US 2837937 A
Description (OCR text may contain errors)
June 10, 1958 c. E.KRAUS 2,837,937
SPEED CHANGER Filed 001:. 22, 1954 4 Sheets-Sheet 1 INVENTOR. CHARLES E. KRAUS ATTORNEY C. E. KRAUS SPEED CHANGER June 10, 1958 4 Sheets-Sheet 2 Filed Oct. 22, 1954 ATTORNEY June 10, 1958 c. E. KRAus 2,837,937
' SPEED CHANGER I Filed Oct. 22, 1954 4 4 Sheets-Sheet z INVENTOR. 4 CHARLES E.KRAUS Jim ATTORNEY June 10, 1958 c. E. KRAUS 2,837,937
A SPEED CHANGER Filed Oct. 22, 1954 4 Sheets-Sheet 4 RADIAL FORCE CENTER OF f RING a DRIVE INPUT FORCE l -cENTER OF ECCENTRIC FIG.7
INVENTOR. CHARLES E. KRAUS ATTORNEYf nite 2,837,937 Patented June 10, 1958 SPEED CHANGER Charles E. Kraus, Rochester, N. Y., assignor to Excelermatic, Inn, a corporation of New York Application flctober 22, 1954, Serial No. 463,880
9 Claims. (31. 74-804) member constitutes a driven element and output power is taken off by an all-metal connection between the planet element and a driven or output shaft which compensates for the off-center position of the planet axis.
The planet member is arranged for rotation about an axis which is ecentric with respect to the axis of the driving element and is arranged to engage the fixed ring as it revolves whereby the point of contact between the planet member and the stationary ring makes one revolution for each revolution of the planet carrier. The planet member rotates backwards by the distance that the circumference of the ring exceeds the circumference of the planet.
By introducing an adjustment of the point of contact between ring and planet, the rate of rotation of the planet member may be changed and this rate approaches zero as the diameter of the ring at the point of engag ment with the planet member approaches the diameter of the planet member at its point of contact with the ring.
For a complete understanding of the principles of my invention reference may be had to the following description and drawings in which Fig. l is a cross sectional view of a schematic representation of one embodiment of my invention;
Fig. 2 is a cross sectional view of a detailed form of the device of Fig. 1;
Fig. 3 is a sectional view along the line 3-3 of Fig. 2;
Fig. 4 is a top view, partly in section of a modified form of the invention;
Fig. 5 is a sectional view taken along the line 55 of Fig. 2;
Fig. 6 is an end view of the device of Fig. 2 illustrating the speed ratio adjusting means of Fig. 2, and
Fig. 7 is a diagram useful in understanding the principles of my invention.
Referring to the drawings, there is shown a pair of rings 1 and '2 secured against rotation to the inside of case or housing 3 as by means of keyways 4 in the outer surfaces of the rings and pins 5 secured in or to casing 3 and extending into keyways 4.
Means is provided for moving ring 1 axially of the cylindrical housing 3. The arrangement shown in Fig. 2 comprises a toothed rack 6 on the inner circumference of casing 3 arranged to be engaged by gear 7 carried on the end of shaft 8 which terminates in knob 9 on the outside of easing 3.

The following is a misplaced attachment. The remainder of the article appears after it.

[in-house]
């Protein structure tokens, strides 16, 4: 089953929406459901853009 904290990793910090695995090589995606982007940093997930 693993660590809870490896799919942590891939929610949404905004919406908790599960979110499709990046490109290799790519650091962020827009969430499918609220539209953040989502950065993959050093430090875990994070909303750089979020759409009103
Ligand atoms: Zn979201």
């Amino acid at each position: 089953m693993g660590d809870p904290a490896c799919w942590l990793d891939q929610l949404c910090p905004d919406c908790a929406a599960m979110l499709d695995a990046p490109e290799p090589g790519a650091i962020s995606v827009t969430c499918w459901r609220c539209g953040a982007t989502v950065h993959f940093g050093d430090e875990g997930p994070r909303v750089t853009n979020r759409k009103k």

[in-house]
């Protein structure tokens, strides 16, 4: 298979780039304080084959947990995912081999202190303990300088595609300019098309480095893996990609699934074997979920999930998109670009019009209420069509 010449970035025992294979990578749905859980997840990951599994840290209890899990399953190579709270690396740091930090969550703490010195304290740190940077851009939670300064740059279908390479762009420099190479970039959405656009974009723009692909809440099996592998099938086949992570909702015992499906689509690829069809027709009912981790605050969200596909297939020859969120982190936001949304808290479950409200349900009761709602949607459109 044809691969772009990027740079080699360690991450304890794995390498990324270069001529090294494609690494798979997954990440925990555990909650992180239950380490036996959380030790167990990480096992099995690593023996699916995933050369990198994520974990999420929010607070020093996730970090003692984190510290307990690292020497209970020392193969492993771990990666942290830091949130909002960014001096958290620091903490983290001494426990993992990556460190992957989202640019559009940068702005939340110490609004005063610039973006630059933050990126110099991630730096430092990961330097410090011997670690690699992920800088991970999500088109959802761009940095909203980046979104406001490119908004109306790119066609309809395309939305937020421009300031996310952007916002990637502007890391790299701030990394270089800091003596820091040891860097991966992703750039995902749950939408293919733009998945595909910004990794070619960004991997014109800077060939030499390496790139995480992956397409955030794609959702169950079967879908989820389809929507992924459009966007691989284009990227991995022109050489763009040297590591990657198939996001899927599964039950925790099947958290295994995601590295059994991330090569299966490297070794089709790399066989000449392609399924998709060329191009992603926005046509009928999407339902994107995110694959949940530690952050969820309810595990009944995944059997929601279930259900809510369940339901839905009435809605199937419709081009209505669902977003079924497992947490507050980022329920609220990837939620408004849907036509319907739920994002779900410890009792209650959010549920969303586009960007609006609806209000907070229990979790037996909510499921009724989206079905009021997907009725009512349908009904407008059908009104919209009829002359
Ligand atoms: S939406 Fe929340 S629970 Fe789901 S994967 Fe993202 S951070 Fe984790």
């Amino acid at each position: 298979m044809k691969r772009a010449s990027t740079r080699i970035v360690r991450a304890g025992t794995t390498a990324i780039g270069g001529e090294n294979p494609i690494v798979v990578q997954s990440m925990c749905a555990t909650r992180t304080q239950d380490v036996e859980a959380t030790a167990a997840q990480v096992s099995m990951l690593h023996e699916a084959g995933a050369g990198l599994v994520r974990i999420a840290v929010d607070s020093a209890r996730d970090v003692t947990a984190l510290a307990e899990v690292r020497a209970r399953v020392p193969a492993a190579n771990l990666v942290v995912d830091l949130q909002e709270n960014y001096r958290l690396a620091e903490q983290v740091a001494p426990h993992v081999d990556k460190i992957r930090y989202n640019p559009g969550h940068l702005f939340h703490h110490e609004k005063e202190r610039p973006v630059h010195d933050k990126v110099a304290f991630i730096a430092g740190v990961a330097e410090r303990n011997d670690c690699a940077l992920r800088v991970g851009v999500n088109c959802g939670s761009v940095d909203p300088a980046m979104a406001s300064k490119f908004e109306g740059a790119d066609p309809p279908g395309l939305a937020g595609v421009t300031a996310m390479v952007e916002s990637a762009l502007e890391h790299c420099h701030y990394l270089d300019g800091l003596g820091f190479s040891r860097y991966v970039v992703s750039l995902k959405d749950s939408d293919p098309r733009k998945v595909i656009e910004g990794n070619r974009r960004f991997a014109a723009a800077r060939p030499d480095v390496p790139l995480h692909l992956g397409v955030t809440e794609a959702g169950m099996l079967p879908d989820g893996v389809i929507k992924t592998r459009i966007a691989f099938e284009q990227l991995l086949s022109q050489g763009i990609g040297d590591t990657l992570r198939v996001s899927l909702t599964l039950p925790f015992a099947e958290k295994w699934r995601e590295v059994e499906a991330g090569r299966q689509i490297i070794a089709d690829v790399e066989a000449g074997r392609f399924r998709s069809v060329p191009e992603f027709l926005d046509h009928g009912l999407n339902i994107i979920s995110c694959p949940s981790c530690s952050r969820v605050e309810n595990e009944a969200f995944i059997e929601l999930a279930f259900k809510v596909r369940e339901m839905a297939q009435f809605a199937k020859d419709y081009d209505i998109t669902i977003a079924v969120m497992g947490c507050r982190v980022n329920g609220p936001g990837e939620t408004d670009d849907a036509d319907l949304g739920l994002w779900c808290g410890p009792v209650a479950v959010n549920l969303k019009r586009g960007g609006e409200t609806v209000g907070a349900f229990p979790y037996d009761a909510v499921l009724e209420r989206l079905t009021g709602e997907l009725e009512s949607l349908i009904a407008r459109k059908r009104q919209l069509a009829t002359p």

Intermediate rings 1 and 2 there is located a planet ring or member lti havinga cylindrical portion 1% disposed between rings 1 and 2. Planet portion 10a is free to roll on rings 1 and 2 and is made of such a diameter that it has one contactpoint on each ring. Adjacent surfaces of rings 1 and 2 have specially formed surfaces 1a and 2a,
respectively, as is discussed later in this description. At this point it is merely noted that surfaces 1a and 2a are generally inclined so that as ring 1 is adjusted toward or away from ring 2, the contact points are moved closer or further from the center axis of the device, effectively changing the pitch circle of the rings and consequently changing the rotational speed of the planet.
Means is provided for driving the planet member 10. The embodiment illustrated in the drawings comprises a suitable driving or input shaft 11, which may be driven directly by a source of power such as electric motor 12 or indirectly through speed changing gear assembly 13.
Planet member 10 is mounted for rotation on a planet carrier 14 which in turn is carried by eccentric portion 11a of shaft 11. Suitable roller bearings 15 are interposed between carrier 14 and planet 10.
Referring to Fig. 1 in particular, it is seen that the outside diameter of ring 10 is sufficiently less than the diameters of rings 1 and 2 so that only a rolling point contact of planet It} with rings 1 and 2 is obtained, as noted above. In order to cause these contact points to move around the contact surfaces in and 2a in a circular path indicated by dotted circle 10c, planet carrier 14 is eccentrically mounted on eccentric shaft portion 111:. The eccentric position of the carrier is obtained by driving the carrier through a sliding block 16 having an opening 16a in which is journaled the fixed eccentric portion 11a of the drive shaft 11.
The window or opening 17 in carrier 14, in which sliding block 16 is gibbed, is otf-center with respect to the axis of shaft 11 by the amount of eccentricity of the eccentric 11a so that planet member 10 can approach a concentric position relative to the axes of rings 1 and 2 j as well as input shaft 11.
Means is provided for translating rotation of planet member iii into rotation of output or driven shaft 19 which is illustrated as being suitably mounted coaxially with shaft 11. For this purpose planet member 10 is provided with a pair of diametrically spaced lugs 10b and shaft 19 is provided at its inner end with diametrically oposed lugs 20. intermediate portions Nb and lugs 20 there is interposed member 21 having lugs or flanges 2111. Between lugs 10b and 21a and between lugs 20 and 21a there are disposed sets 22 of caged balls.
portion 10a transmitted through rollers 15 restrains such rotation and, in fact, causes planet it) actually to rotate in the reverse direction.
In Fig. 6, there is shown means for limiting the adjustment of gear 7 to two revolutions of knob 9; The inner face of knob 9 may carry a projection or member 29. which, assuming clockwise rotation of knob 9 as viewed in Fig. 6, engagesrecess 38 in pivoted arm 31 on the first revolution and carries arm 31 beyond the vertical so that on thesecond revolution of knob 9, member 29 engages arm 31 as a stop.
Fig. 4 discloses an embodiment'in which a direct motor drive is employed, and a slightly different adjustment utilizing knob 9 is used. Further description of the modifications is believed unnecessary,
C3 Since traction type speed changers of the type shown herein are essentially constant-power devices,
P=NOTO where P=available power, N =output speed, and T output torque. Also it is know that R R NFN where N input speed, R =radius of ring and R =radius of planet. Combining these two equations gives N i R r R 12) Power P, input speed N and planet radius R can all be considered as constants, or PR,,/N,-=k. Term R,-R is recognized as the distance between the planet axis and the principal axis at any given time. The output torque therefore would vary as the inverse or R,R